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Flight Behavior: A Novel Paperback – Deckle Edge, June 4, 2013
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Amazon Best Books of the Month, November 2012: In what may be the first novel to realistically imagine the near-term impact of “global weirding,” Barbara Kingsolver sets her latest story in rural Appalachia . In fictional Feathertown, Tennessee, Dellarobia Turnbow--on the run from her stifling life--charges up the mountain above her husband’s family farm and stumbles onto a “valley of fire” filled with millions of monarch butterflies. This vision is deemed miraculous by the town’s parishioners, then the international media. But when Ovid, a scientist who studies monarch behavior, sets up a lab on the Turnbow farm, he learns that the butterflies’ presence signals systemic disorder--and Dellarobia's in-laws’ logging plans won’t help. Readers who bristle at politics made personal may be turned off by the strength of Kingsolver’s convictions, but she never reduces her characters to mouthpieces, giving equal weight to climate science and human need, to forces both biological and biblical. Her concept of family encompasses all living beings, however ephemeral, and Flight Behavior gracefully, urgently contributes to the dialogue of survival on this swiftly tilting planet. --Mari Malcolm --This text refers to the Hardcover edition.
“Drawing on both her Appalachian roots and her background in biology, Kingsolver delivers a passionate novel on the effects of global warming.” (Booklist, Starred Review)
“With her powerful new novel, Kingsolver delivers literary fiction that conveys an urgent social message… a clarion call about climate change, too lucid and vivid for even skeptics to ignore.” (Publishers Weekly, Starred Review)
“…Enthralling…Dellarobia is appealingly complex as a smart, curious, warmhearted woman desperate to-no resisting the metaphor here-trade her cocoon for wings.” (Oprah.com)
“A dazzling page-turner” (Elle)
“Kingsolver has written one of the more thoughtful novels about the scientific, financial and psychological intricacies of climate change. And her ability to put these silent, breathtakingly beautiful butterflies at the center of this calamitous and noisy debate is nothing short of brilliant.” (Ron Charles, Washington Post)
“Dellarobia is a smart, fierce, messy woman, and one can’t help rooting for her to find her wings.” (Entertainment Weekly)
“Dellarobia is appealingly complex as a smart, curious, warmhearted woman desperate to-no resisting the metaphor here-trade her cocoon for wings.” (O, the Oprah Magazine)
“One of the gifts of a Kingsolver novel is the resplendence of her prose. She takes palpable pleasure in the craft of writing, creating images that stay with the reader long after her story is done…(a) majestic and brave new novel.” (New York Times Book Review)
“Kingsolver has constructed a deeply affecting microcosm of a phenomenon that is manifesting in many different tragic ways, in communities and ecosystems all around the globe. This is a fine and complex novel.” (Seattle Times)
“So captivating is this grand, suspenseful plot and the many subplots rising and falling beneath it that it takes some time before we realize what this story is really about -- climate change.” (Minneapolis Star Tribune)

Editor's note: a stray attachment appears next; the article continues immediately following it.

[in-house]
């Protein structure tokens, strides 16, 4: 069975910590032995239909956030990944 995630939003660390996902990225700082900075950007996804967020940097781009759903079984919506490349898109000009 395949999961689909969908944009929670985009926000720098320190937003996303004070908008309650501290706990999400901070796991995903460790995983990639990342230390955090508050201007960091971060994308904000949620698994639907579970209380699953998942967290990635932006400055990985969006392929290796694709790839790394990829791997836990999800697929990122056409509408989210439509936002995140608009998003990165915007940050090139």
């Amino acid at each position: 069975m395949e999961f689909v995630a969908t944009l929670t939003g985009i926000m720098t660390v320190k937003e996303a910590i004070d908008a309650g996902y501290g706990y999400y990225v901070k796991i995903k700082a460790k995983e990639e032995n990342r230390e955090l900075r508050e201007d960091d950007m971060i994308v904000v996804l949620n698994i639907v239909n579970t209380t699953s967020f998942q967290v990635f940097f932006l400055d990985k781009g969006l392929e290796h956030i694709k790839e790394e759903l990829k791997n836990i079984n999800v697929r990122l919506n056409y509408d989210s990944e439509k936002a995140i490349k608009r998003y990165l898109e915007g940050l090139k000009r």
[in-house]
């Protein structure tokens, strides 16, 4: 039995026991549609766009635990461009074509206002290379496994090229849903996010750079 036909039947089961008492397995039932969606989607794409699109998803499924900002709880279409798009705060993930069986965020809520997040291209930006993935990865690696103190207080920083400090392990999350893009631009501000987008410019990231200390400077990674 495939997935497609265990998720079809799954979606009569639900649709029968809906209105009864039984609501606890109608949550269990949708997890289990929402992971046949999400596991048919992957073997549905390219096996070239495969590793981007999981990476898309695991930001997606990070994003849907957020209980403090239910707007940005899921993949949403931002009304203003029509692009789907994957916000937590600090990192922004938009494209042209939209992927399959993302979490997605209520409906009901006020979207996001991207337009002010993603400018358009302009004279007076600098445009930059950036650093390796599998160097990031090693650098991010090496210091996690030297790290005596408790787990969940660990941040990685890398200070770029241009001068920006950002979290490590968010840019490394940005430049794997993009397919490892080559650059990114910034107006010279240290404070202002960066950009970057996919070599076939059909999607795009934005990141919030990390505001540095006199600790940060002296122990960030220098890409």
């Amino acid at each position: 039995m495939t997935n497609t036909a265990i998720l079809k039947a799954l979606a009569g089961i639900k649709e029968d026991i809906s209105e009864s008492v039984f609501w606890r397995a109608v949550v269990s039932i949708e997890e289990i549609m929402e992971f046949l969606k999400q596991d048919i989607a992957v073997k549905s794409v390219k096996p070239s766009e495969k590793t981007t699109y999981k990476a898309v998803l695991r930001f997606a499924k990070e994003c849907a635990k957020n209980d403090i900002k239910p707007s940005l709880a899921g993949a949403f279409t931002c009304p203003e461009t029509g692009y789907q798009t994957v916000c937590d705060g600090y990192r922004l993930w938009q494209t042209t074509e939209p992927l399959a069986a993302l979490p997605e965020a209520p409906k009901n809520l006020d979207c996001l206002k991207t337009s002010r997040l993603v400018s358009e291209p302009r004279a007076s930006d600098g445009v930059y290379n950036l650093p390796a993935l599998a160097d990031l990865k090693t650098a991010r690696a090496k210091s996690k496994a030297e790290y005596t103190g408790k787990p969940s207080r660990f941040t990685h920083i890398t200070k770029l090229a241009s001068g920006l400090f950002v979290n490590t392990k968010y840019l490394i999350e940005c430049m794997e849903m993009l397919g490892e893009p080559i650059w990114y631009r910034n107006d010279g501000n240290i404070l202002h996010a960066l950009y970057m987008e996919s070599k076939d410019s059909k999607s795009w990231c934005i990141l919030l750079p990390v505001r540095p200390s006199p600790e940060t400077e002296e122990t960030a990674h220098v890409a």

“Spirituality, a troubled marriage, global warming…Kingsolver’s latest is a bold mélange, but it works.” (People)
“Kingsolver is a storyteller first and foremost, as sensitive to human interactions and family dynamics as she is to ecological ones.” (NPR)
“a delicate symbiosis between the sacred and the scientific in this richly rewarding novel that will both entertain and incite its readers.” (BookPage)
“FLIGHT BEHAVIOR is a book worth reading twice? first for the intricacies of character, second for the dense, beautiful language Kingsolver puts on the page. She’s a keen observer of the messiness and unexpected beauty of the quotidian.” (Cleveland Plain Dealer)
“By the end of FLIGHT BEHAVIOR, it’s clear that Kingsolver’s passionate voice and her ability to portray the fragility of the natural world, and why we should care about it, are as strong as ever.” (San Francisco Chronicle)
“Novelists like Kingsolver have a particular knack for making us empathize with lives that may bear little resemblance to our own…What lifts FLIGHT BEHAVIOR…is not just Kingsolver’s nuanced and funny prose; it’s Dellarobia’s awakening to the possibilities around her.” (Julia Ingalls, Salon)
“FLIGHT BEHAVIOR is a terrifically entertaining read about a spirited young woman you’ll miss the minute you reach the last page.” (USA Today)
“Marvelous…This is fiction rich in empathy, wit and science. Like the butterflies that astonish Feathertown, Kingsolvian gifts are ‘fierce and wondrous,’ ‘colors moving around like fire.’” (New York Times)
“[Kingsolver’s] keen grasp of delicate ecosystems-both social and natural-keeps the story convincing and compelling.” (The New Yorker)
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In this story, the survival techniques of the Monarch butterfly, those bright orange, delicate but hardy creatures, and that of a diminutive, flame-haired young woman are inextricably intertwined and analogous. The Monarchs have had an atypical flight behavior this year. Floods and landslides led to felled trees everywhere in their usual roosting place in Mexico. Subsequently, they migrated to Feathertown to overwinter. Why Feathertown? That's the big question that one team of scientists comes to examine. However, they are challenged by the residents, who are skeptical of science-based answers to climate-based questions. In the meantime, residents of Feathertown need to fill their coffers.